Instead of going for jogs or walks, I was worried that I’d hurt my knees if I wasn’t doing the right routine. Instead of doing pull-ups, I worried about doing the right amount of repetitions (should I do sets of 8 or 10 or 12?). The thing is, just going for brisk walks for 30 mins a day can reduce the risk of all-cause mortality. I should have been just doing something instead of worrying that I was somehow not going to min-max my muscle gain.

FUD - Fear, Uncertainty, and Doubt

Fear, Uncertainty, and Doubt. It’s a marketing strategy used for exercise routines, advertising, public relations, propaganda, politics, and more. It came about into our English lexicon about a hundred years ago, but now you hear it a lot in conversations about software. For example, the term: “Nobody ever got fired for buying IBM.” was used by companies to justify millions of dollars to purchase IBM computers. What that phrase is really doing is planting a little seed of doubt that any other vendor won’t be as reliable as IBM.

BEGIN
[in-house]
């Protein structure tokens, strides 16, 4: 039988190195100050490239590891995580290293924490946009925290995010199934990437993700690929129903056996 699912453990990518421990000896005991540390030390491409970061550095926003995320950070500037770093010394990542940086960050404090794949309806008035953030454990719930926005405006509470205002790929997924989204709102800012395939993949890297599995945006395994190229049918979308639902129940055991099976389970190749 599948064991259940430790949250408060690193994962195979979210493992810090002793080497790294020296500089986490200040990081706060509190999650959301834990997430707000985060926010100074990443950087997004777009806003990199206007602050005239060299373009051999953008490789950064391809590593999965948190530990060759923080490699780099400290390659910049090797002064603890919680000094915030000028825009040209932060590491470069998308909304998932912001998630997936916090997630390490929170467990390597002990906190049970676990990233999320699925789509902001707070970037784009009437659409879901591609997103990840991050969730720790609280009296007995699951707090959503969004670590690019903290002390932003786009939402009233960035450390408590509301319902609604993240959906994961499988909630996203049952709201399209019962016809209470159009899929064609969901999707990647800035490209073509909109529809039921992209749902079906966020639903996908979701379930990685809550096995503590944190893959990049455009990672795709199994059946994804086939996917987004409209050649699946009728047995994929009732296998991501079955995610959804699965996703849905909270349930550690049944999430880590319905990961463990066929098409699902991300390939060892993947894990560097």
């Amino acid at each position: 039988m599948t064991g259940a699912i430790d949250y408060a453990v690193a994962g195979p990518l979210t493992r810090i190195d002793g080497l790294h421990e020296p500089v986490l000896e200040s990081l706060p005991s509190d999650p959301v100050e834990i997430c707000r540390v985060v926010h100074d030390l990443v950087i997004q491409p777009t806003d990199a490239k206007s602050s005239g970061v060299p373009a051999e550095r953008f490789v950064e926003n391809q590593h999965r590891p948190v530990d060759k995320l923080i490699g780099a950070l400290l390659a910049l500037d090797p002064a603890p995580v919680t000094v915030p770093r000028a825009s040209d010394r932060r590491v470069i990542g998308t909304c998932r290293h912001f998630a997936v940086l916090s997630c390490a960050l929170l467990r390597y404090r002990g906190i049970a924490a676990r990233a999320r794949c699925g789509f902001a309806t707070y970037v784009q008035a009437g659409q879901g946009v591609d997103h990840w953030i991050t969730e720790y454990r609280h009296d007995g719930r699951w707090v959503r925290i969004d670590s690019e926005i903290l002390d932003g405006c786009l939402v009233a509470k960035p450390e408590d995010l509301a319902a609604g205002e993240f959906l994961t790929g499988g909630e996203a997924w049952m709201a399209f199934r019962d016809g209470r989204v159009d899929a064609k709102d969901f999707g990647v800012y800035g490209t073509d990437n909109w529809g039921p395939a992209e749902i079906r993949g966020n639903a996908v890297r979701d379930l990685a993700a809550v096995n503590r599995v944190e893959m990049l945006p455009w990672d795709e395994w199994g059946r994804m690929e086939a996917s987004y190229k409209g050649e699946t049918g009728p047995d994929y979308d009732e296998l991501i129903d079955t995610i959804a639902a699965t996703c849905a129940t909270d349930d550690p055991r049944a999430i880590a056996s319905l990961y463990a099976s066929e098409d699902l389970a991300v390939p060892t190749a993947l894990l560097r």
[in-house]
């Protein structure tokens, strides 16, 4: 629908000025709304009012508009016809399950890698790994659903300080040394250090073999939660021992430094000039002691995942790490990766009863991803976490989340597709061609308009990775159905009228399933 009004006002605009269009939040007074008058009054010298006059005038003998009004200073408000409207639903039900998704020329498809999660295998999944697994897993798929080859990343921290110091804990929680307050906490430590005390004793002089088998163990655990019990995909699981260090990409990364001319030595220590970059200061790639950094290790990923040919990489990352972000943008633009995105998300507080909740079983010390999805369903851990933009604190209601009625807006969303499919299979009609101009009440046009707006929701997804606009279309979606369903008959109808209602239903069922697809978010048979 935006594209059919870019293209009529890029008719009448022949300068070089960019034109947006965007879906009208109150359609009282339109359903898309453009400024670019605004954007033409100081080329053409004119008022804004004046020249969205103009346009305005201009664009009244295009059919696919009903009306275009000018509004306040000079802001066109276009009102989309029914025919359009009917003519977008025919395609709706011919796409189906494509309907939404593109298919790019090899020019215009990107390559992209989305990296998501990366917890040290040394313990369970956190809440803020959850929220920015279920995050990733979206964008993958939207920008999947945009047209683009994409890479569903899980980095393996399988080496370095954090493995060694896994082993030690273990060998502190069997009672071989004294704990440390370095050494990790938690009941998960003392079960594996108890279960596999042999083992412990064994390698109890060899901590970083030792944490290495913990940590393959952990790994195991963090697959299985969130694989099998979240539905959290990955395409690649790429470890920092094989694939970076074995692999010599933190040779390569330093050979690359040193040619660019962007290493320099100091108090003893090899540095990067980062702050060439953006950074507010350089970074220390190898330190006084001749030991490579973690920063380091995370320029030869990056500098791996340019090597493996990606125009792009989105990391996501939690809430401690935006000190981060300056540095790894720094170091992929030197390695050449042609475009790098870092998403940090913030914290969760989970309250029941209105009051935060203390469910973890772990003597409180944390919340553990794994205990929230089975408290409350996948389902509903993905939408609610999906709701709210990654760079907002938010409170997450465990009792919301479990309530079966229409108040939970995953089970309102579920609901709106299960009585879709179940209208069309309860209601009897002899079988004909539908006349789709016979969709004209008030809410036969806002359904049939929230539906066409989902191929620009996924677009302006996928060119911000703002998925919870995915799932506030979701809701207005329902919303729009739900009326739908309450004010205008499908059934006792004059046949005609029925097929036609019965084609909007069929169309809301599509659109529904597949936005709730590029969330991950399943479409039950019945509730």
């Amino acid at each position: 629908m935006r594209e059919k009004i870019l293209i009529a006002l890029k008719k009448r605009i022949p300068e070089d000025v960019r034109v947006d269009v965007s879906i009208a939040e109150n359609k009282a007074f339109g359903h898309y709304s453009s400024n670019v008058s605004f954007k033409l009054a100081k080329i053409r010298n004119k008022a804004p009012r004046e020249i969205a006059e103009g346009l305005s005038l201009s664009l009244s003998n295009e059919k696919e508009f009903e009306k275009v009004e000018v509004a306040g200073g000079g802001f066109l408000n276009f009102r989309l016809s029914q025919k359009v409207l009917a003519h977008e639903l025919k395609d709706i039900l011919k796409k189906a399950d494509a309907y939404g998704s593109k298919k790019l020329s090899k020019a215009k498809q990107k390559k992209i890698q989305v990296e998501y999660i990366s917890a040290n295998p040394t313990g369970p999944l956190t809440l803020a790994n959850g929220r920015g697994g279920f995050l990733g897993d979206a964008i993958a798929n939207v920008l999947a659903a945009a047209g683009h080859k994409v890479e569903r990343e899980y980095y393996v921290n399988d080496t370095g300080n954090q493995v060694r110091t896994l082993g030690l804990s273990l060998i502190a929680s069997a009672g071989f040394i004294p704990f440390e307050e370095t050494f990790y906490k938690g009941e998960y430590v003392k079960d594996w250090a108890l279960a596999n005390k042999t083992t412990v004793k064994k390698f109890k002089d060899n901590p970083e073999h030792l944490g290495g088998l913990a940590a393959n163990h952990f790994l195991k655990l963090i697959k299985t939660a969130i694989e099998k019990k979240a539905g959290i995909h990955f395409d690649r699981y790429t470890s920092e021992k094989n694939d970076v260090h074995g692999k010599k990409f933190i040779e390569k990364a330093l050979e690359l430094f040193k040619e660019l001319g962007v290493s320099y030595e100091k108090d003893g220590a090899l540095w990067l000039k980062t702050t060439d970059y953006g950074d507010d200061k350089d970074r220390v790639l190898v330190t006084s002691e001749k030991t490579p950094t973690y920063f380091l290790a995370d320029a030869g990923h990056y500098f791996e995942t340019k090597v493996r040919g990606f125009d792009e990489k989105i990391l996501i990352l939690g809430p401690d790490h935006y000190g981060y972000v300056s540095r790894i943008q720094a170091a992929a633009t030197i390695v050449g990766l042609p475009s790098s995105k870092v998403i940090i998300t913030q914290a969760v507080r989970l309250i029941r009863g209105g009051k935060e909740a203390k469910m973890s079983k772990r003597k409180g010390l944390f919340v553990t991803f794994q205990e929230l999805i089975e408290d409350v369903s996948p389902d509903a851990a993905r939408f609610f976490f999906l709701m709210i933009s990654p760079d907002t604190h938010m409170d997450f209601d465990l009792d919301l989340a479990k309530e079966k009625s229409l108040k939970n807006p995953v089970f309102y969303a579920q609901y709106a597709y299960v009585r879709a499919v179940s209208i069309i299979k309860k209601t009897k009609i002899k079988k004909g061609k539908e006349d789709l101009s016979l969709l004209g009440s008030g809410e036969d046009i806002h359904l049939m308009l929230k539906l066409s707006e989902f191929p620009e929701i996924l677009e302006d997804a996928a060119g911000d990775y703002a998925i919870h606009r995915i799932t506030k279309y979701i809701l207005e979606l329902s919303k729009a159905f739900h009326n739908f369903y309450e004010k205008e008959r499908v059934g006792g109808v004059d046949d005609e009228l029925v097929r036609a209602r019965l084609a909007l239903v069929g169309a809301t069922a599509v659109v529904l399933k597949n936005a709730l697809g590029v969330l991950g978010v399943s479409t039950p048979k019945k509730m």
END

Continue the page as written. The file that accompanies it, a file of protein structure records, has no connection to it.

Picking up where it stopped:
I had a lot of FUD around Go when I started trying to write things in it. Everything I’d read was “You just need the standard library”. I’d see it everywhere, but then blog posts would often use the mux from Gorilla. The comments would all be something along the lines of “Real Go developers use the standard library.” And there’s a certain sort of point to that attitude, you can get REALLY far with just the standard library in Go.

All of that FUD just held me back from doing cool things with Go. What I should have done was use Gorilla and replace it when I knew more and could make a more educated decision. I was struck by uncertainty into inaction. Every time I started, I would doubt myself and use that as an excuse to start over.